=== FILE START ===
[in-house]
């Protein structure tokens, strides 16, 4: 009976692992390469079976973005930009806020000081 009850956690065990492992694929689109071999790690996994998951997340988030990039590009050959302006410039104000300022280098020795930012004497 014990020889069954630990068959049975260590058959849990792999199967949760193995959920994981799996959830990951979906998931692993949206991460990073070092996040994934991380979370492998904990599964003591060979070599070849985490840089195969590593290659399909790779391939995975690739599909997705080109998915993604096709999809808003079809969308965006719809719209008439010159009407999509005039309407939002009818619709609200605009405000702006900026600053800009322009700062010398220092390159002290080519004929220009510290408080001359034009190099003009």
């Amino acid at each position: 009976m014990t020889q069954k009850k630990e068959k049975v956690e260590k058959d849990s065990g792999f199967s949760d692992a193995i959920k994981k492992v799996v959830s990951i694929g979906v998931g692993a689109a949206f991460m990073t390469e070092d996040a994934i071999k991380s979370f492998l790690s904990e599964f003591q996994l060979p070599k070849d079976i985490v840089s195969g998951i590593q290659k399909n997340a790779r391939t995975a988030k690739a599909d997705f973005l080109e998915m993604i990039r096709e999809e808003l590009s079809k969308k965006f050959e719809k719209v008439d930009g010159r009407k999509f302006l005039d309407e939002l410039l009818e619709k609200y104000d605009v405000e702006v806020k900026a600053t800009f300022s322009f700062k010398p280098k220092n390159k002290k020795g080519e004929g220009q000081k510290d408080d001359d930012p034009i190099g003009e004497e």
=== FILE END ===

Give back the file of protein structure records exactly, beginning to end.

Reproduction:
[in-house]
């Protein structure tokens, strides 16, 4: 009976692992390469079976973005930009806020000081 009850956690065990492992694929689109071999790690996994998951997340988030990039590009050959302006410039104000300022280098020795930012004497 014990020889069954630990068959049975260590058959849990792999199967949760193995959920994981799996959830990951979906998931692993949206991460990073070092996040994934991380979370492998904990599964003591060979070599070849985490840089195969590593290659399909790779391939995975690739599909997705080109998915993604096709999809808003079809969308965006719809719209008439010159009407999509005039309407939002009818619709609200605009405000702006900026600053800009322009700062010398220092390159002290080519004929220009510290408080001359034009190099003009």
């Amino acid at each position: 009976m014990t020889q069954k009850k630990e068959k049975v956690e260590k058959d849990s065990g792999f199967s949760d692992a193995i959920k994981k492992v799996v959830s990951i694929g979906v998931g692993a689109a949206f991460m990073t390469e070092d996040a994934i071999k991380s979370f492998l790690s904990e599964f003591q996994l060979p070599k070849d079976i985490v840089s195969g998951i590593q290659k399909n997340a790779r391939t995975a988030k690739a599909d997705f973005l080109e998915m993604i990039r096709e999809e808003l590009s079809k969308k965006f050959e719809k719209v008439d930009g010159r009407k999509f302006l005039d309407e939002l410039l009818e619709k609200y104000d605009v405000e702006v806020k900026a600053t800009f300022s322009f700062k010398p280098k220092n390159k002290k020795g080519e004929g220009q000081k510290d408080d001359d930012p034009i190099g003009e004497e």